Payments to hospitals that adhere to “meaningful use” standards for implementing health information technology seem to be working. Medicare and Medicaid offer incentive payments to hospitals that use health IT under the American Recovery and Reinvestment Act of 2009, aka “the stimulus.” The percentage of U.S. hospitals adopting health IT rose from 16 percent to 35 percent from 2009 to 2011, according to a survey by the American Hospital Association.... Knee replacement surgeries have more than doubled in the last 10 years, according to a study by the U.S. National Institutes of Health’s National Institute of Arthritis and Musculoskeletal and Skin Diseases. Of people 50 and older, 4.7 percent have had knee replacement.... Medicare Advantage beneficiaries with diabetes see their doctors more often and the emergency room less than diabetes patients in the Medicare fee-for-service program, according to a report in Health Affairs. “Medicare Advantage Chronic Special Needs Plans Boosted Primary Care, Reduced Hospital Use Among Diabetes Patients” shows that health plans “have played a leadership role in bringing programs to the delivery system that are helping patients get appropriate follow-up care and avoid preventable hospital readmissions and emergency room visits,” says Karen Ignagni, president and CEO of America’s Health Insurance Plans, which helped conduct the study.
House Republicans come out with their ACA alternative. A continuous coverage surcharge replaces the individual mandate. But where’s the CBO score?
The biosimilar segment of the pharmaceutical industry is on fire. Some 700 biosimilars are at some stage of development, and more than 660 companies are involved in some way in the biosimilars land rush. Still, only a handful may get on the market in the next few years.
No one knows how much of an effect biosimilars will have on oncology expenditures. Pricing and market share are in a large, opaque “to be determined” cloud. But there’s certainly potential for a major impact that could lower oncology expenditures by millions, if not billions.
The future of biosimilars in this country is nothing if not uncertain. Most immediately, the U.S. Supreme Court is hearing a case that will determine the timing of the 180-day waiting period before a biosimilar can go on the market. But there are larger and longer-term issues at play as well.
While coupons help individual consumers, they are also having a major impact on the insurance industry and anyone responsible for paying health care bills. Insurers and pharmacy benefit managers complain that they foil formularies and other pricing strategies designed to steer consumers to less-expensive drugs.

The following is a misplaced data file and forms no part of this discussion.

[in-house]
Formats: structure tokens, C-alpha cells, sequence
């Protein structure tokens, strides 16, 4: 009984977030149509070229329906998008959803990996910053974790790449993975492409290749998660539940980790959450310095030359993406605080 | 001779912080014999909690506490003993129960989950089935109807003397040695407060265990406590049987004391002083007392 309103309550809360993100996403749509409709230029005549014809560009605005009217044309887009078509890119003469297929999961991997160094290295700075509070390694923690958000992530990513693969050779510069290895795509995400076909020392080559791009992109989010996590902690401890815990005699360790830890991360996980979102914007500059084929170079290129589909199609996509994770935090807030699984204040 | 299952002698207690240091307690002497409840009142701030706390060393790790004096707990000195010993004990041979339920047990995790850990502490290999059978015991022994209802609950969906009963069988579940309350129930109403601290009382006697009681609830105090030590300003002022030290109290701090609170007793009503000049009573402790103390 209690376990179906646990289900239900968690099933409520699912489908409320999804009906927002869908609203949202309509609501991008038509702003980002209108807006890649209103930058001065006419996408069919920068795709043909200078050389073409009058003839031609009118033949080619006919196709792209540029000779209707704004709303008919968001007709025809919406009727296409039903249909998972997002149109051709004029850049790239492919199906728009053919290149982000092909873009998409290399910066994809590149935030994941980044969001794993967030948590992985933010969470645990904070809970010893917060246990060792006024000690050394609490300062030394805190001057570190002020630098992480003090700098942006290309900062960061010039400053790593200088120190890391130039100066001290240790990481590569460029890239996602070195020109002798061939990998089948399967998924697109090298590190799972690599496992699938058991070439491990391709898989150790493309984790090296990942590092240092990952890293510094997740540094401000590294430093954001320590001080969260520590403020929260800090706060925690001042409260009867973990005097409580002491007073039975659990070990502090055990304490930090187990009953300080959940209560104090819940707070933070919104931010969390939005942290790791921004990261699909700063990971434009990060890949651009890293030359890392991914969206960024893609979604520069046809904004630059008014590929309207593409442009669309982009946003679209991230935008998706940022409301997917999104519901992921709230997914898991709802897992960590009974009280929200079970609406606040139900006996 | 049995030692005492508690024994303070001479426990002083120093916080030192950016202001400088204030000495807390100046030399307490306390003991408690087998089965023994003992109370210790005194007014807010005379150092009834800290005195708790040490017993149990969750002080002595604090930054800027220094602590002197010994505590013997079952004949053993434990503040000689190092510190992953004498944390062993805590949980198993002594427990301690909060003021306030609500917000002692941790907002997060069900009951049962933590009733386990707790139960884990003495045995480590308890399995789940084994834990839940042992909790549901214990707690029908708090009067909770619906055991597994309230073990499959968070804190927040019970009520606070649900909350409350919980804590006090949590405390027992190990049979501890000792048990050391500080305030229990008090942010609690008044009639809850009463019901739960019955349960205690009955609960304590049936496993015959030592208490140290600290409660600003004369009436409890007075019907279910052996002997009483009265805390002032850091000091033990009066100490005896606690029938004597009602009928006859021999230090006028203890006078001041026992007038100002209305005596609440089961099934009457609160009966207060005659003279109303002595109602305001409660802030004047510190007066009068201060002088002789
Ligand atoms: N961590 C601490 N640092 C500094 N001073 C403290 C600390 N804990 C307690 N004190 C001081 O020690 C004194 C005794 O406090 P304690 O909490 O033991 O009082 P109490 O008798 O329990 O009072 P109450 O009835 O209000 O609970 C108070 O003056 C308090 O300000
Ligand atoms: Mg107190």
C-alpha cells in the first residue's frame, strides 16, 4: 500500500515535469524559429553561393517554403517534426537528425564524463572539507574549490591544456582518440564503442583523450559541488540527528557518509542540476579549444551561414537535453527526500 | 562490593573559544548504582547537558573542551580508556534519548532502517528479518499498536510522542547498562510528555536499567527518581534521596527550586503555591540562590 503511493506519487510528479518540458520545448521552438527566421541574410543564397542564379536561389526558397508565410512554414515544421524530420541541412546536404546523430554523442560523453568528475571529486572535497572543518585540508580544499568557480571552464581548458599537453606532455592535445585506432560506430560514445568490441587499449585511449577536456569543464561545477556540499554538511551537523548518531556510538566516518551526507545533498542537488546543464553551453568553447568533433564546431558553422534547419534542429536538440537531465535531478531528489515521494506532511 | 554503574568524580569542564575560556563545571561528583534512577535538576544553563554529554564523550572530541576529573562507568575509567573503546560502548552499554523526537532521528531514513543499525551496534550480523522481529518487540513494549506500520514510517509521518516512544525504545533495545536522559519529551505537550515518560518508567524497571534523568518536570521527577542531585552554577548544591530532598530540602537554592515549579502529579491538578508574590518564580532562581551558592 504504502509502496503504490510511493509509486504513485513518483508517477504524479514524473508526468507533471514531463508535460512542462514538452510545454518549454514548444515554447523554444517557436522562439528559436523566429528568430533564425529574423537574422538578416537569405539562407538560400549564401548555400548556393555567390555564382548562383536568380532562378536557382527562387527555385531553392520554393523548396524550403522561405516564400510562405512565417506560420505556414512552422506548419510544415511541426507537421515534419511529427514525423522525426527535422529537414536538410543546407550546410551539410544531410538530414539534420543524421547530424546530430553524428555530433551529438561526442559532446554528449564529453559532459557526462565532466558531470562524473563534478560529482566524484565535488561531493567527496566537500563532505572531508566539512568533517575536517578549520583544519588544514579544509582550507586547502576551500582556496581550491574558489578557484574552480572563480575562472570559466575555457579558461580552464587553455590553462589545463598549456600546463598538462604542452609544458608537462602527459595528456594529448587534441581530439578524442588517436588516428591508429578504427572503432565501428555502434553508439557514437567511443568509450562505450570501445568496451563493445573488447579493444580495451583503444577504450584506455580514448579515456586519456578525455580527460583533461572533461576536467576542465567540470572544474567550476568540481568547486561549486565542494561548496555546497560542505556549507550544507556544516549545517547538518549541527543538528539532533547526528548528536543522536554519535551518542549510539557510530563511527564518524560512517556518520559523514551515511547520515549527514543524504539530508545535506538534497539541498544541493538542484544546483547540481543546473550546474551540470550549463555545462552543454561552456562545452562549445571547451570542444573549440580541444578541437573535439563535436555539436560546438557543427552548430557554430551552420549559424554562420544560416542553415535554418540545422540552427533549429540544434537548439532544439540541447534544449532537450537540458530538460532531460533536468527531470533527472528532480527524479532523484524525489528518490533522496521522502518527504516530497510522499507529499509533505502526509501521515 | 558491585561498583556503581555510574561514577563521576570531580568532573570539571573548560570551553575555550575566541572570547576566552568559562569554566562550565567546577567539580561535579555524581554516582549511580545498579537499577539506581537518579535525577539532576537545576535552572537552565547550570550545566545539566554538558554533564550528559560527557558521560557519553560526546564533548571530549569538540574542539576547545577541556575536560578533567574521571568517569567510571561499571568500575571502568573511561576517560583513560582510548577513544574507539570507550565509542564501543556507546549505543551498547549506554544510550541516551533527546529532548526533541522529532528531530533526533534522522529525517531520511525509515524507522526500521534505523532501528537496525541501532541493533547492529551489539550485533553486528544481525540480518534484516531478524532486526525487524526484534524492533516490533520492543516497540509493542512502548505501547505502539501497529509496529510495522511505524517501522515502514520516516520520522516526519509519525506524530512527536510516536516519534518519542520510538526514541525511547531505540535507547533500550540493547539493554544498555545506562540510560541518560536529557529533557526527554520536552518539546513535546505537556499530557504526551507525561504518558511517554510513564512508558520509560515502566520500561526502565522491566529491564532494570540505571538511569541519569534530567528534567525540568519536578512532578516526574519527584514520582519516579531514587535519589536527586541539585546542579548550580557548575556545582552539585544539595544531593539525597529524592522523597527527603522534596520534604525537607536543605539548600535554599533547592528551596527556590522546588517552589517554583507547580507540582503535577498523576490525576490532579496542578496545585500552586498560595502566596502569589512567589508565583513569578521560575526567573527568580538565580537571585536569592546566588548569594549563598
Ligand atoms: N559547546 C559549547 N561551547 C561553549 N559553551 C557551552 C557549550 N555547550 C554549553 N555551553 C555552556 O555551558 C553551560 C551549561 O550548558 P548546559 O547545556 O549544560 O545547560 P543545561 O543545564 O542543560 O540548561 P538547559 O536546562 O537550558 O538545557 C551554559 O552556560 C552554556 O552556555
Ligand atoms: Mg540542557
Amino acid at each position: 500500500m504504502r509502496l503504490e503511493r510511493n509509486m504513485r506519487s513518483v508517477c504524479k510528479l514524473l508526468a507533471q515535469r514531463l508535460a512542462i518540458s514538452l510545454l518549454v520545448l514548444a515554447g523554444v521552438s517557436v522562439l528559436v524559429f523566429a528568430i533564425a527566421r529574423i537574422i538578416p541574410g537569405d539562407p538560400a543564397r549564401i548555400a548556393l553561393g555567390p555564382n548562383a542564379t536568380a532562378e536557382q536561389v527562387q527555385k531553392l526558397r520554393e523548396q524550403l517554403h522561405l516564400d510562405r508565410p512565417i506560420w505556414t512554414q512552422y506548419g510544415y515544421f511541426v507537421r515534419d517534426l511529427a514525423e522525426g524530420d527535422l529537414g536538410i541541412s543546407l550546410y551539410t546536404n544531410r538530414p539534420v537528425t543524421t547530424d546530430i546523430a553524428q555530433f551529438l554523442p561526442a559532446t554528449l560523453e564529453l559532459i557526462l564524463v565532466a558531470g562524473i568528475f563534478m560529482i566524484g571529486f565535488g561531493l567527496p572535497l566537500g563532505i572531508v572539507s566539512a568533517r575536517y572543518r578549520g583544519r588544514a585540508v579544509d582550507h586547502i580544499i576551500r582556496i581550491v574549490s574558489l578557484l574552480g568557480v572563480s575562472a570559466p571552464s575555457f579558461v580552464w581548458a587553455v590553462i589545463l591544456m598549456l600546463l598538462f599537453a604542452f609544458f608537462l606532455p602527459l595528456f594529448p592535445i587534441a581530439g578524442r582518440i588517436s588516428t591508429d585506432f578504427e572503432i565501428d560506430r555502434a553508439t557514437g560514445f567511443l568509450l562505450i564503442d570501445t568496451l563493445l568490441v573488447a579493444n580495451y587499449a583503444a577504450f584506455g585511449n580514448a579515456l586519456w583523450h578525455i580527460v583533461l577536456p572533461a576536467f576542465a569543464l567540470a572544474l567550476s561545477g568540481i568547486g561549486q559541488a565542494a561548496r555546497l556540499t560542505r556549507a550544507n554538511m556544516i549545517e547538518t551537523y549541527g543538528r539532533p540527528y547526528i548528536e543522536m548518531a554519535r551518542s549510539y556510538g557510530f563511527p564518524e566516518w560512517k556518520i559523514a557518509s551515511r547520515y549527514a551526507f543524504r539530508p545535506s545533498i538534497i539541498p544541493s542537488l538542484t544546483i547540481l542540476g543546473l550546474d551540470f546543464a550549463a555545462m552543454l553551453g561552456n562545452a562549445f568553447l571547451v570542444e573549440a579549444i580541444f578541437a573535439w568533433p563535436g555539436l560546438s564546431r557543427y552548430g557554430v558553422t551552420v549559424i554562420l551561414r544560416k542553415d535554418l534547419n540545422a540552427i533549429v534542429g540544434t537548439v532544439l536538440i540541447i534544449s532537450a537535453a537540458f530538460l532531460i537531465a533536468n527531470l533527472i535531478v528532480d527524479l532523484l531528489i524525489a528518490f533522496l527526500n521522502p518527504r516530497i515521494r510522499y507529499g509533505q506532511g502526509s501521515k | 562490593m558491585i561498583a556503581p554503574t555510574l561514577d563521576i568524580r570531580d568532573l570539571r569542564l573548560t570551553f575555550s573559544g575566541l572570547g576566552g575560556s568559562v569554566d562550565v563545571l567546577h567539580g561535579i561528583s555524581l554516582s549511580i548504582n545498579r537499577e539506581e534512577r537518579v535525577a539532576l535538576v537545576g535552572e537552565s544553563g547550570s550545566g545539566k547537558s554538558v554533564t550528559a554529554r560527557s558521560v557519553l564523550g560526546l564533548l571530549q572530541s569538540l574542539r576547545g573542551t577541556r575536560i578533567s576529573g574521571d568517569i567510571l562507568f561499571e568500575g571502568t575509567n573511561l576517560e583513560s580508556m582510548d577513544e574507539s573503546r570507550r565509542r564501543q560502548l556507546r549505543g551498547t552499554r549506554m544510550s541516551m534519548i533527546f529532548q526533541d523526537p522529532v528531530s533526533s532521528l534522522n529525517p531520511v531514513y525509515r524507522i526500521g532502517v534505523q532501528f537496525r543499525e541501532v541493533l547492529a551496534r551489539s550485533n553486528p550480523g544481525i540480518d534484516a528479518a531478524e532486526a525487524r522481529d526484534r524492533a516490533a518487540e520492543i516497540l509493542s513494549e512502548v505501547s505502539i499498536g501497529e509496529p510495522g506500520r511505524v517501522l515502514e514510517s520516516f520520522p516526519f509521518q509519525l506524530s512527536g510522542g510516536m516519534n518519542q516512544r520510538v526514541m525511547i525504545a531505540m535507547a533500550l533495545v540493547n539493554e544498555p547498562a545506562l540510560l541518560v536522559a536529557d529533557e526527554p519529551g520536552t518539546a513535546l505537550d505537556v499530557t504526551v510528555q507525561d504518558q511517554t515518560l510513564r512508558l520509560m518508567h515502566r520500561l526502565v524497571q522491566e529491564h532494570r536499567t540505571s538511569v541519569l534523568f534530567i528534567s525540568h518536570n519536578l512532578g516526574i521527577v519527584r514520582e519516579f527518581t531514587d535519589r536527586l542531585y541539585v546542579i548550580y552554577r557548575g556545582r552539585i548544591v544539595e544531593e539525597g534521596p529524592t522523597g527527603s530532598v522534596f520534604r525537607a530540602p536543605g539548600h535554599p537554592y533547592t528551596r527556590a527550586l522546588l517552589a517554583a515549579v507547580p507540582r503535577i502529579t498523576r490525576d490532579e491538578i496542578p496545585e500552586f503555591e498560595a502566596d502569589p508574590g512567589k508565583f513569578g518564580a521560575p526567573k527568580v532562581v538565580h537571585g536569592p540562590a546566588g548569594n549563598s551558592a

The hard truth is that telehealth’s future—its size, its contours—will depend a lot on what payers will be willing to pay for. Currently, commercial plans cover only a limited number of services. In addition, research suggests that there may be quality and utilization problems.
Insurers should consider covering new drug-delivery devices that can improve outcomes while lowering disease-specific pharmacy and long-term overall health care costs. Managing these devices in the pharmacy benefit will consolidate volume-based purchasing and capitalize on PBM strategies for improving adherence.
Basaglar is coming on the scene during tumultuous times for insulin products. Manufacturers are under attack for price hikes. There are allegations of backroom rebate deals. And a class-action lawsuit has been brought on behalf of uninsured patients, charging insulin makers with setting artificially high prices.
Evaluating the quality of telemedicine care is about as easy as evaluating the quality of health care, period, and researchers are still ironing out the methodological kinks. That may be one reason research results are all over the place. This article involved reviewing nine such studies, and the findings are a mixed bag.
The results can be tragic. Patients with addictions are unlikely to wait the hours or days it takes health insurers to approve the medications they need. Insurers are changing their practices, but not without some outside pressure.